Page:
Abdi Nazemian’s Like A Love Story is one of my all time favorite books; it completely blew me away and I’ve reread it several times, always finding new depths to the story and getting my heart broken for the characters. So The Chandler Legacies has been one of my most anticipated releases since I first heard of it and I was so happy and grateful for the chance to read an eARC of it thanks to SparkPoint. And while it’s a very different story from Like A Love Story, The Chandler Legacies and its wonderful characters definitely stole my heart too.
This is a beautiful, gripping and heartbreaking story following five students at a privileged elite boarding school. It’s both a dark tale revealing how they experience the toxic and abusive culture in different ways, as well as a hopeful and warm story about their dreams and hopes and friendships.
All of the five students get their own chapters to tell the story from different POVs: Beth who is a “townie” and doesn’t feel like she belongs neither in her new elite environment or at home in her old one, Sarah who desperately wants to succeed and build a new future for herself, Spence who is the privileged daughter of NYC elites but who wants to achieve things on her own, Freddy who has worked so hard to become an elite athlete, but who starts to doubt his life choices, and Ramin who has transferred to Chandler to escape the danger of being gay in Iran, only to find himself the victim of brutal hazing under the guise of tradition in the boys’ dorm. I really appreciated the diverse cast and the complexity of issues they all dealt with. Ramin resembles the author himself very much, and Abdi Nazemian has explained that the story is based on true events from his own youth, which makes these events even harder to read about.
Overall, this was quite a dark story (much darker than I had first expected), but Abdi Nazemian handled the story and the tough topics in such a delicate and realistic way. A lot of times there was a sense of hopelessness about how everything got silenced and how toxic behavior was even encouraged as part of the tradition, but with the Circle, a coveted writing group led by Professor Douglas, as the light in the darkness. It was so beautiful and wonderful to see how the writing sessions brought the five characters together and empowered them to be brave and true to themselves. This book is something of an ode to the power of the written word and how important friendship and to have a safe place in life is.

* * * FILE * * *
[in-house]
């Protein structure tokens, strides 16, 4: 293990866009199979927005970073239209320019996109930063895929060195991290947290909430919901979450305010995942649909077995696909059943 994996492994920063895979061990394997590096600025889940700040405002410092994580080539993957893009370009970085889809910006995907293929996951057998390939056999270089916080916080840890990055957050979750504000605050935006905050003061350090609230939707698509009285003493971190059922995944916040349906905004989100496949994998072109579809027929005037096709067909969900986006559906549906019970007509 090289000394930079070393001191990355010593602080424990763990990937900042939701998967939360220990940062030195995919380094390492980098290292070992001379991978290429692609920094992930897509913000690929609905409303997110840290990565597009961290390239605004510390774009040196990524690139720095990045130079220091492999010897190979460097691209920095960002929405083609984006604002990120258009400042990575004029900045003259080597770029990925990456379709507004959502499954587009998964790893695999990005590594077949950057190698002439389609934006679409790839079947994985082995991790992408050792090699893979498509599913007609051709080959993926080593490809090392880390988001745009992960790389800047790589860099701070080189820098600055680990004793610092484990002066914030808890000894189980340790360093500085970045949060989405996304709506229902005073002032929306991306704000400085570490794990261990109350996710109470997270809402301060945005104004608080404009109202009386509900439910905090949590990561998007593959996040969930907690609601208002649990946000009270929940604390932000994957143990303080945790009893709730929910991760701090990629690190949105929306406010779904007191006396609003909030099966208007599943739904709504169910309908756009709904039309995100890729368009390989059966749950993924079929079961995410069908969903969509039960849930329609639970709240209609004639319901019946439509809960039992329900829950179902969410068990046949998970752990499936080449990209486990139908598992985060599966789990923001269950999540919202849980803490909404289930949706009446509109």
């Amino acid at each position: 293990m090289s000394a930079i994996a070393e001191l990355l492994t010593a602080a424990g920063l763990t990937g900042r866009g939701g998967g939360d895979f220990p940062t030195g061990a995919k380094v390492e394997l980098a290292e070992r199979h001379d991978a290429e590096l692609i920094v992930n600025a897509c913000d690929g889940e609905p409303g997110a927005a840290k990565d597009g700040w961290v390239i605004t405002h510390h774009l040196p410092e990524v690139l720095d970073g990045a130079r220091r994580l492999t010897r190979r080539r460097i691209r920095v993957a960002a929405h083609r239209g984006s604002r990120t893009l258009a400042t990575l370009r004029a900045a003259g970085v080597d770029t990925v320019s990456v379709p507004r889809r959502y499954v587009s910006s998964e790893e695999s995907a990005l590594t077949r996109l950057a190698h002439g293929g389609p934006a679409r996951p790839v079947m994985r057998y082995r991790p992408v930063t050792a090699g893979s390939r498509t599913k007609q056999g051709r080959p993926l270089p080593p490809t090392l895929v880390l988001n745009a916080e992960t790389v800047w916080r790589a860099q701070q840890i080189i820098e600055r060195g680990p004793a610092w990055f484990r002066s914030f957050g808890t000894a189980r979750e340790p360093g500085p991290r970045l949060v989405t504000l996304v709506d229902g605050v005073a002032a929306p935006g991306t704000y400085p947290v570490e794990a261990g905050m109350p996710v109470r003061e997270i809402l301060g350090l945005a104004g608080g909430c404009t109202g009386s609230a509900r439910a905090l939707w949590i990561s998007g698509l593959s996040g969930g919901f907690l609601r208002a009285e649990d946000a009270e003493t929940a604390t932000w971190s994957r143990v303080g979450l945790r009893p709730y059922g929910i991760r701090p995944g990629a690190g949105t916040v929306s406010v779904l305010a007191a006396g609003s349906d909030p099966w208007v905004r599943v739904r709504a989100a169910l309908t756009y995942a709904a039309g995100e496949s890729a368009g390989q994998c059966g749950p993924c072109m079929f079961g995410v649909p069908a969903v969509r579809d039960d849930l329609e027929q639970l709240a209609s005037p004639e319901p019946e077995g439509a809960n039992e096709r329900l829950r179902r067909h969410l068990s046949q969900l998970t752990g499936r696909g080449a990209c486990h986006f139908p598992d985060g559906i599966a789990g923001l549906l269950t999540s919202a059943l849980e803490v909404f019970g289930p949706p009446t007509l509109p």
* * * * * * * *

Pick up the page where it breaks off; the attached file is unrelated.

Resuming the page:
I immediately rooted for Ramin, Freddy and Spence, but Sarah took a little longer to warm up to. And sadly I never really felt like I got to know Beth. As a character she felt bland and didn’t add so much to the story. I think the story could have benefited from fewer POVs, where each character could have gotten more time and been more fleshed out. I would have loved to learn even more about the backgrounds of especially Ramin and Freddy, and Professor Douglas.
But all in all, this was such a gripping and poignant story that held me captivated all the way through and made me root for many of the characters. Even though it was so dark and showed all toxic sides of a culture build on silence, fear and nepotism, it also gave me so much hope and warm fuzzy feelings for the wonderful friendship and how the Circle members had each others’ backs. It was also a wonderful coming-of-age story and the character growths were absolutely amazing! The way they all, and especially Ramin, eventually dared to be true to themselves and stand up for their beliefs was such a hopeful and wonderful message.
Thank you to Sabrina Kenoun, SparkPoint Studio and NetGalley for the ARC. All opinions are my own and I am leaving my honest review voluntarily.
4.5 gripping stars rounding up to 5
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Like A Love Story is an amazing and gripping story about three somewhat misfit teenagers in New York City in 1989, trying to find out who they are and where they belong. It’s also such an important, necessary, story about the LGBTQ movement, the AIDS crisis and the ACT UP activism, giving voice to the heroes behind the formation of a queer community fighting for everyone’s right to be themselves against homophobia and prejudices. But most of all it’s a story about friendship, finding the courage to be true to who you are and learning to love and be proud despite all discrimination and cruelty around you.
“The most important four-letter word in our history will always be LOVE. That’s what we are fighting for. That’s who we are. Love is our legacy.”
The characters are amazing, so lovable and unique. I don’t even know where to start… There’s Reza, an Iranian boy who is new at school and terrified that someone will guess the truth he can barely acknowledge about himself; that he is attracted to boys. But all he knows of gay life are the media’s images of men dying of AIDS. Then there’s Art, the school’s only out teen and the flamboyant, rebellious son of wealthy and conservative parents, and Judy, an aspiring fashion designer and hopeless romantic. And last, but absolutely not least, Judy’s uncle Stephen, an ACT UP activist and Hollywood fanatic, dying of AIDS. Art and Judy have always been best friends, spending every Sunday night watching old movies at Uncle Stephen’s and telling each other absolutely everything. But, when Reza stumbles into their lives and starts dating Judy (and Art starts catching feelings), things get a little bit more complicated.